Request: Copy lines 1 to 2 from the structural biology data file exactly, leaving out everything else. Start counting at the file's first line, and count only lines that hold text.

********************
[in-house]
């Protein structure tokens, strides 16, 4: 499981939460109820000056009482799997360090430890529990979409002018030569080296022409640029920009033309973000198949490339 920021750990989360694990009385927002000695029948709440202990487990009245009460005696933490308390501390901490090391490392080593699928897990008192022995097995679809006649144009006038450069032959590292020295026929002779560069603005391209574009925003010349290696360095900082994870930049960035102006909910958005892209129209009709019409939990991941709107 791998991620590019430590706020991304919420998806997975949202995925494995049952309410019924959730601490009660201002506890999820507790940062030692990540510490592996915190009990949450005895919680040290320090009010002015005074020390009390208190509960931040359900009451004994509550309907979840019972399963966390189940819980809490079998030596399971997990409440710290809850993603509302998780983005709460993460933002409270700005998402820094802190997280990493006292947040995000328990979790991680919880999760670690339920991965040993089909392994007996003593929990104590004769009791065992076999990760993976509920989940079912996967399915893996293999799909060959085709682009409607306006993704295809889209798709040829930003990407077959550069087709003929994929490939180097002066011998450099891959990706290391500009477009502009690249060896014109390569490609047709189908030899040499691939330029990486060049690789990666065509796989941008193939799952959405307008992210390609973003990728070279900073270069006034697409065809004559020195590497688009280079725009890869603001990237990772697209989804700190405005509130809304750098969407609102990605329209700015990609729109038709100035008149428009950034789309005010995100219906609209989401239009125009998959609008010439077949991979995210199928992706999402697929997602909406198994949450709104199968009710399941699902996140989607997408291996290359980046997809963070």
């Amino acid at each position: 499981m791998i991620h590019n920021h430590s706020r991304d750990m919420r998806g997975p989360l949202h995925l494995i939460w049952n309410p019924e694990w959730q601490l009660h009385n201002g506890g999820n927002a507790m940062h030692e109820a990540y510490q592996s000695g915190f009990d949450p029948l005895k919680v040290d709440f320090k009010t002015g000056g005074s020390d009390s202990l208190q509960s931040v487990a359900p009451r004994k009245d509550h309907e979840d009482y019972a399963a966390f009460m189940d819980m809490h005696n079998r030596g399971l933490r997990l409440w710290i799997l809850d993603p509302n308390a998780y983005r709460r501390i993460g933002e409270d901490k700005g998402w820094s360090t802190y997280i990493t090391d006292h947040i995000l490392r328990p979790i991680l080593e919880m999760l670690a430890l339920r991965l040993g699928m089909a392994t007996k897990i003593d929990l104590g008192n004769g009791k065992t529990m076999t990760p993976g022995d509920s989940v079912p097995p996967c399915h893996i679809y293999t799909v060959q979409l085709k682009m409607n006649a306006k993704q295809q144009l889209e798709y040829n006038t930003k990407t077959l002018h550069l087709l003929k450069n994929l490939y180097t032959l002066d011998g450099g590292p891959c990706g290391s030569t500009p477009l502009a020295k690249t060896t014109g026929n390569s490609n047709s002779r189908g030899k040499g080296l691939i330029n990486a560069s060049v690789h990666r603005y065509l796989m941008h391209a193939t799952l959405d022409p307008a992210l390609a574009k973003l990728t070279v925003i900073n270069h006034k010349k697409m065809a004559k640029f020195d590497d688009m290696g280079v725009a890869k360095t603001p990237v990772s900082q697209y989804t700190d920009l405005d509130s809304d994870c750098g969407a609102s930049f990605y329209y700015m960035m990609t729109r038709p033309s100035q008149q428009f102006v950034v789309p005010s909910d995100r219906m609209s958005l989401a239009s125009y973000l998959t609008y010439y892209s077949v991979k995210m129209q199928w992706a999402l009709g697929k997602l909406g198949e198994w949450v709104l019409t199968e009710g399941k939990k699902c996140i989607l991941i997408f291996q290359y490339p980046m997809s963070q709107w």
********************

[in-house]
């Protein structure tokens, strides 16, 4: 499981939460109820000056009482799997360090430890529990979409002018030569080296022409640029920009033309973000198949490339 920021750990989360694990009385927002000695029948709440202990487990009245009460005696933490308390501390901490090391490392080593699928897990008192022995097995679809006649144009006038450069032959590292020295026929002779560069603005391209574009925003010349290696360095900082994870930049960035102006909910958005892209129209009709019409939990991941709107 791998991620590019430590706020991304919420998806997975949202995925494995049952309410019924959730601490009660201002506890999820507790940062030692990540510490592996915190009990949450005895919680040290320090009010002015005074020390009390208190509960931040359900009451004994509550309907979840019972399963966390189940819980809490079998030596399971997990409440710290809850993603509302998780983005709460993460933002409270700005998402820094802190997280990493006292947040995000328990979790991680919880999760670690339920991965040993089909392994007996003593929990104590004769009791065992076999990760993976509920989940079912996967399915893996293999799909060959085709682009409607306006993704295809889209798709040829930003990407077959550069087709003929994929490939180097002066011998450099891959990706290391500009477009502009690249060896014109390569490609047709189908030899040499691939330029990486060049690789990666065509796989941008193939799952959405307008992210390609973003990728070279900073270069006034697409065809004559020195590497688009280079725009890869603001990237990772697209989804700190405005509130809304750098969407609102990605329209700015990609729109038709100035008149428009950034789309005010995100219906609209989401239009125009998959609008010439077949991979995210199928992706999402697929997602909406198994949450709104199968009710399941699902996140989607997408291996290359980046997809963070």